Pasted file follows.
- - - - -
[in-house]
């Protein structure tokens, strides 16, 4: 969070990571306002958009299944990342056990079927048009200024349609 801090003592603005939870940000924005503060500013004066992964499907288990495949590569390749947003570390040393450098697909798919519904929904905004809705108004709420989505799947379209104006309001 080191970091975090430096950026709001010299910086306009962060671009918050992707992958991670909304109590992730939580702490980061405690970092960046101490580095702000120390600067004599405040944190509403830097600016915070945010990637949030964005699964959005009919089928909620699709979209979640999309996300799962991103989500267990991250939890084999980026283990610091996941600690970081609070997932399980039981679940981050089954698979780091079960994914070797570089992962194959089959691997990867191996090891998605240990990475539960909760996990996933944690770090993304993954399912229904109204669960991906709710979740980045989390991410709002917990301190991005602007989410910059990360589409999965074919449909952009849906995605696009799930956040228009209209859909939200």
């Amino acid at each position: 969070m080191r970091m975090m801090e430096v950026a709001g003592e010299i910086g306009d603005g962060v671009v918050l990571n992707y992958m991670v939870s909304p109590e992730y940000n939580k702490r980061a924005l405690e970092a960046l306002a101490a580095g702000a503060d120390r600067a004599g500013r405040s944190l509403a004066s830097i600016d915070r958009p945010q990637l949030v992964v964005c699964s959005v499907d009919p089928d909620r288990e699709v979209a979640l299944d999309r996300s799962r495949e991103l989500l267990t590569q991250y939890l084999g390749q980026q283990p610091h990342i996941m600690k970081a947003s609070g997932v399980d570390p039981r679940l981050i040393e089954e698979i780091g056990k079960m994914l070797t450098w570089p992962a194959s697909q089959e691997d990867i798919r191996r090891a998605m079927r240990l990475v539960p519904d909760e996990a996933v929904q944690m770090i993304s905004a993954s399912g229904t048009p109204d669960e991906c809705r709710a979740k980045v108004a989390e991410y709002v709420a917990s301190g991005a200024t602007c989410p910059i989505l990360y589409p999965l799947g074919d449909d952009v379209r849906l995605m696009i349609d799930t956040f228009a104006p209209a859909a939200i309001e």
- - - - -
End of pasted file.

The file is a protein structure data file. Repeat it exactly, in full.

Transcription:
[in-house]
């Protein structure tokens, strides 16, 4: 969070990571306002958009299944990342056990079927048009200024349609 801090003592603005939870940000924005503060500013004066992964499907288990495949590569390749947003570390040393450098697909798919519904929904905004809705108004709420989505799947379209104006309001 080191970091975090430096950026709001010299910086306009962060671009918050992707992958991670909304109590992730939580702490980061405690970092960046101490580095702000120390600067004599405040944190509403830097600016915070945010990637949030964005699964959005009919089928909620699709979209979640999309996300799962991103989500267990991250939890084999980026283990610091996941600690970081609070997932399980039981679940981050089954698979780091079960994914070797570089992962194959089959691997990867191996090891998605240990990475539960909760996990996933944690770090993304993954399912229904109204669960991906709710979740980045989390991410709002917990301190991005602007989410910059990360589409999965074919449909952009849906995605696009799930956040228009209209859909939200």
């Amino acid at each position: 969070m080191r970091m975090m801090e430096v950026a709001g003592e010299i910086g306009d603005g962060v671009v918050l990571n992707y992958m991670v939870s909304p109590e992730y940000n939580k702490r980061a924005l405690e970092a960046l306002a101490a580095g702000a503060d120390r600067a004599g500013r405040s944190l509403a004066s830097i600016d915070r958009p945010q990637l949030v992964v964005c699964s959005v499907d009919p089928d909620r288990e699709v979209a979640l299944d999309r996300s799962r495949e991103l989500l267990t590569q991250y939890l084999g390749q980026q283990p610091h990342i996941m600690k970081a947003s609070g997932v399980d570390p039981r679940l981050i040393e089954e698979i780091g056990k079960m994914l070797t450098w570089p992962a194959s697909q089959e691997d990867i798919r191996r090891a998605m079927r240990l990475v539960p519904d909760e996990a996933v929904q944690m770090i993304s905004a993954s399912g229904t048009p109204d669960e991906c809705r709710a979740k980045v108004a989390e991410y709002v709420a917990s301190g991005a200024t602007c989410p910059i989505l990360y589409p999965l799947g074919d449909d952009v379209r849906l995605m696009i349609d799930t956040f228009a104006p209209a859909a939200i309001e």